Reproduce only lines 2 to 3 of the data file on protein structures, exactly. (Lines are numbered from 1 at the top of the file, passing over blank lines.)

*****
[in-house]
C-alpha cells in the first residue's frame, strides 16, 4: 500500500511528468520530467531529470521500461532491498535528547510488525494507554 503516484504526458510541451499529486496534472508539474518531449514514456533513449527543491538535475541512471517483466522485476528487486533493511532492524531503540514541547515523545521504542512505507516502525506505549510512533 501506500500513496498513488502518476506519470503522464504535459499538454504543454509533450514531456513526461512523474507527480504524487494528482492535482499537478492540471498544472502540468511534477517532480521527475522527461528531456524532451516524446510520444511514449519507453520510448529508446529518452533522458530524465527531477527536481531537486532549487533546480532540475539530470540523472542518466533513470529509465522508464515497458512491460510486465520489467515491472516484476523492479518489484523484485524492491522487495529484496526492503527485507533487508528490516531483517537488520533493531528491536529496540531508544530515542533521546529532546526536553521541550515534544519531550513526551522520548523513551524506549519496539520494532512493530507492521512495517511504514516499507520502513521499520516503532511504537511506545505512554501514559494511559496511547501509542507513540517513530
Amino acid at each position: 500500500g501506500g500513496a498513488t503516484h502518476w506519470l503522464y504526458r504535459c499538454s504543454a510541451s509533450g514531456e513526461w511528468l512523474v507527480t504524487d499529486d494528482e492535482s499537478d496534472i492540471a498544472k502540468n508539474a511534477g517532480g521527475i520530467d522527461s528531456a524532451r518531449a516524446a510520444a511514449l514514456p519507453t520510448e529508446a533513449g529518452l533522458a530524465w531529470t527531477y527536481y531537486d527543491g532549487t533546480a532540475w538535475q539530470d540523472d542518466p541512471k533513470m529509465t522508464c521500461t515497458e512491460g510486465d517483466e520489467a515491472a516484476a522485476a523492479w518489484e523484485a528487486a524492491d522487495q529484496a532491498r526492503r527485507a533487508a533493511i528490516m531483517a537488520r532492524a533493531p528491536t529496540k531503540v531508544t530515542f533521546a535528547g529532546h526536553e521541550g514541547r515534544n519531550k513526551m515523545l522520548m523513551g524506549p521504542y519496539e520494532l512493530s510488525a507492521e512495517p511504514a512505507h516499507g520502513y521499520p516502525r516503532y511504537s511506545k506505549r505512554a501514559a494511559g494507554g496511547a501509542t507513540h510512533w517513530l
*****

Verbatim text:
C-alpha cells in the first residue's frame, strides 16, 4: 500500500511528468520530467531529470521500461532491498535528547510488525494507554 503516484504526458510541451499529486496534472508539474518531449514514456533513449527543491538535475541512471517483466522485476528487486533493511532492524531503540514541547515523545521504542512505507516502525506505549510512533 501506500500513496498513488502518476506519470503522464504535459499538454504543454509533450514531456513526461512523474507527480504524487494528482492535482499537478492540471498544472502540468511534477517532480521527475522527461528531456524532451516524446510520444511514449519507453520510448529508446529518452533522458530524465527531477527536481531537486532549487533546480532540475539530470540523472542518466533513470529509465522508464515497458512491460510486465520489467515491472516484476523492479518489484523484485524492491522487495529484496526492503527485507533487508528490516531483517537488520533493531528491536529496540531508544530515542533521546529532546526536553521541550515534544519531550513526551522520548523513551524506549519496539520494532512493530507492521512495517511504514516499507520502513521499520516503532511504537511506545505512554501514559494511559496511547501509542507513540517513530
Amino acid at each position: 500500500g501506500g500513496a498513488t503516484h502518476w506519470l503522464y504526458r504535459c499538454s504543454a510541451s509533450g514531456e513526461w511528468l512523474v507527480t504524487d499529486d494528482e492535482s499537478d496534472i492540471a498544472k502540468n508539474a511534477g517532480g521527475i520530467d522527461s528531456a524532451r518531449a516524446a510520444a511514449l514514456p519507453t520510448e529508446a533513449g529518452l533522458a530524465w531529470t527531477y527536481y531537486d527543491g532549487t533546480a532540475w538535475q539530470d540523472d542518466p541512471k533513470m529509465t522508464c521500461t515497458e512491460g510486465d517483466e520489467a515491472a516484476a522485476a523492479w518489484e523484485a528487486a524492491d522487495q529484496a532491498r526492503r527485507a533487508a533493511i528490516m531483517a537488520r532492524a533493531p528491536t529496540k531503540v531508544t530515542f533521546a535528547g529532546h526536553e521541550g514541547r515534544n519531550k513526551m515523545l522520548m523513551g524506549p521504542y519496539e520494532l512493530s510488525a507492521e512495517p511504514a512505507h516499507g520502513y521499520p516502525r516503532y511504537s511506545k506505549r505512554a501514559a494511559g494507554g496511547a501509542t507513540h510512533w517513530l